Steve Ashkin, who has been referred to as the “Father of Green Cleaning” for the professional cleaning industry, is featured in a recent episode of the Distribution Spotlight Show podcast.
On the episode, Steve shares how he was inspired to become a leader in the green cleaning movement, and how events in his childhood and young adult years helped prepare him for that challenge. He also reflects on some of the milestone events that helped the green cleaning movement catch-on in the marketplace and talks about the future of green cleaning and sustainability for the industry.
The free audio podcast is available worldwide and can be heard here.
Terms such as Green, sustainable, ecological, and eco-friendly have been used for decades. They have been buzzwords for the Green movement and, as with most buzzwords, they fall out of favor or change over time. The word sustainable has also changed over time, and today it means far more than it did decades ago.
According to some reports, the word sustainable dates back to the 18th century, when European foresters became concerned about the rate at which the continent was being deforested. In those days, wood was used for everything from building material to fuel for heat and cooking.
The foresters began a program of planting and harvesting trees in equal amounts, a practice that was referred to as “scientific” or “sustainable” forestry. The foresters reasoned that by doing so, they could replenish the forests, making trees a renewable resource. This same policy is still carried on in the forestry industry today.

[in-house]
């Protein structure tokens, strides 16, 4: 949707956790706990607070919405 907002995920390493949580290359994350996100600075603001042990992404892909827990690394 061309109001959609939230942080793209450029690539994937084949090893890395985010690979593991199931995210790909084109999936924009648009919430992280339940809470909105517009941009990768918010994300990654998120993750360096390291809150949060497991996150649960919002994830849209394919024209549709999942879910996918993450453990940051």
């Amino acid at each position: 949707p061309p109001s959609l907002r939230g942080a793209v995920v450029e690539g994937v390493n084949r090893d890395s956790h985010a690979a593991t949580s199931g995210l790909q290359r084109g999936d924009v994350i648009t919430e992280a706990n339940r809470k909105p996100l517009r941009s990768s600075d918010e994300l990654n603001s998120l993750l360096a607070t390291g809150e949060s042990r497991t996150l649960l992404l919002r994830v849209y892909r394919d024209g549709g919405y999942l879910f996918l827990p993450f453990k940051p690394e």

The word was more officially defined in 1987. The Brundtland Commission, formally known as the World Commission on the Environment and Development, defined sustainable as follows: [Using a natural resource in such a way] that it meets the needs of the present [generation] without compromising the ability of future generations to meet their own needs.
Although this is the definition used in this article, we should note that sustainability has an even broader meaning today. It often refers to what is called the “triple bottom line” or the “three Ps,” meaning that sustainable companies, actually have three bottom lines rather than just one. These are:
You can’t always control what germs come into a home or facility. But you can keep from spreading them around. In this Educational Quick Clip, “green cleaning guru” Steve Ashkin spells out some simple cleaning tips that are not just valuable for cold-and-flu season, but all year ’round.
Watch the video at www.issa.com/quickclips.